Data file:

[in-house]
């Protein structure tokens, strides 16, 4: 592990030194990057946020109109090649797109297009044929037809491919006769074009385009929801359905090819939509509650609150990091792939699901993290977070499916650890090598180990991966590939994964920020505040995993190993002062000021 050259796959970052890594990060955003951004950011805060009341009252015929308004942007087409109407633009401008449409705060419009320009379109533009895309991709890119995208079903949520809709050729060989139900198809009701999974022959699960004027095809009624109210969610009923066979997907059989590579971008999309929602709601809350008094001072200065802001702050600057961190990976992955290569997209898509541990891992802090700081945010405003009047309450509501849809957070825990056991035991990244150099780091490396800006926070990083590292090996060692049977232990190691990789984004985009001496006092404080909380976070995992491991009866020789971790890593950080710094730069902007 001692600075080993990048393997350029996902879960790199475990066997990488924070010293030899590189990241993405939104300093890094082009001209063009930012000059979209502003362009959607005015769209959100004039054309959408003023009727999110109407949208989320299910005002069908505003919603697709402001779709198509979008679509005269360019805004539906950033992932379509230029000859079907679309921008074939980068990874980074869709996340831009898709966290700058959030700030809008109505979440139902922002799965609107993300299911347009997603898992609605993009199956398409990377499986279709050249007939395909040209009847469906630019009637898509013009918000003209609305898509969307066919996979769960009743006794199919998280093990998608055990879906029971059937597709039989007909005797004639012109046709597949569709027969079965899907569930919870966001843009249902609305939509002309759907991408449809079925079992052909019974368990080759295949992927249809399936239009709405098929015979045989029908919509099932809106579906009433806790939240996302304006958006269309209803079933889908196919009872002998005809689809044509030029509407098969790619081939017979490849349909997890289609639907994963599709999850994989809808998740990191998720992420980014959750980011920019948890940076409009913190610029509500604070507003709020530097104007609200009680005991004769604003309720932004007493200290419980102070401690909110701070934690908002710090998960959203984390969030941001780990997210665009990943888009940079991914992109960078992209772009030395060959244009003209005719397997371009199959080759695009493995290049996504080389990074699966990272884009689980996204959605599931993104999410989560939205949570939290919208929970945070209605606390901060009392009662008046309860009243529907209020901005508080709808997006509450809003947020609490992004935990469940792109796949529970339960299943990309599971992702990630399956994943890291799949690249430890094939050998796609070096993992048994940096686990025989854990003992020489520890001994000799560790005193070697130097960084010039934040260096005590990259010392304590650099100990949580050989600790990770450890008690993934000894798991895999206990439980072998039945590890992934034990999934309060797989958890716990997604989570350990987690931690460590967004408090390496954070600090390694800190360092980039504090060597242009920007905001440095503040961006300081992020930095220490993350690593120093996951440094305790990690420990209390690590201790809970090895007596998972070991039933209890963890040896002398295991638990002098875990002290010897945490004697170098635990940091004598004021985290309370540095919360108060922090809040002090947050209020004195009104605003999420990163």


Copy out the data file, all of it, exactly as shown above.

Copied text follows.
[in-house]
């Protein structure tokens, strides 16, 4: 592990030194990057946020109109090649797109297009044929037809491919006769074009385009929801359905090819939509509650609150990091792939699901993290977070499916650890090598180990991966590939994964920020505040995993190993002062000021 050259796959970052890594990060955003951004950011805060009341009252015929308004942007087409109407633009401008449409705060419009320009379109533009895309991709890119995208079903949520809709050729060989139900198809009701999974022959699960004027095809009624109210969610009923066979997907059989590579971008999309929602709601809350008094001072200065802001702050600057961190990976992955290569997209898509541990891992802090700081945010405003009047309450509501849809957070825990056991035991990244150099780091490396800006926070990083590292090996060692049977232990190691990789984004985009001496006092404080909380976070995992491991009866020789971790890593950080710094730069902007 001692600075080993990048393997350029996902879960790199475990066997990488924070010293030899590189990241993405939104300093890094082009001209063009930012000059979209502003362009959607005015769209959100004039054309959408003023009727999110109407949208989320299910005002069908505003919603697709402001779709198509979008679509005269360019805004539906950033992932379509230029000859079907679309921008074939980068990874980074869709996340831009898709966290700058959030700030809008109505979440139902922002799965609107993300299911347009997603898992609605993009199956398409990377499986279709050249007939395909040209009847469906630019009637898509013009918000003209609305898509969307066919996979769960009743006794199919998280093990998608055990879906029971059937597709039989007909005797004639012109046709597949569709027969079965899907569930919870966001843009249902609305939509002309759907991408449809079925079992052909019974368990080759295949992927249809399936239009709405098929015979045989029908919509099932809106579906009433806790939240996302304006958006269309209803079933889908196919009872002998005809689809044509030029509407098969790619081939017979490849349909997890289609639907994963599709999850994989809808998740990191998720992420980014959750980011920019948890940076409009913190610029509500604070507003709020530097104007609200009680005991004769604003309720932004007493200290419980102070401690909110701070934690908002710090998960959203984390969030941001780990997210665009990943888009940079991914992109960078992209772009030395060959244009003209005719397997371009199959080759695009493995290049996504080389990074699966990272884009689980996204959605599931993104999410989560939205949570939290919208929970945070209605606390901060009392009662008046309860009243529907209020901005508080709808997006509450809003947020609490992004935990469940792109796949529970339960299943990309599971992702990630399956994943890291799949690249430890094939050998796609070096993992048994940096686990025989854990003992020489520890001994000799560790005193070697130097960084010039934040260096005590990259010392304590650099100990949580050989600790990770450890008690993934000894798991895999206990439980072998039945590890992934034990999934309060797989958890716990997604989570350990987690931690460590967004408090390496954070600090390694800190360092980039504090060597242009920007905001440095503040961006300081992020930095220490993350690593120093996951440094305790990690420990209390690590201790809970090895007596998972070991039933209890963890040896002398295991638990002098875990002290010897945490004697170098635990940091004598004021985290309370540095919360108060922090809040002090947050209020004195009104605003999420990163």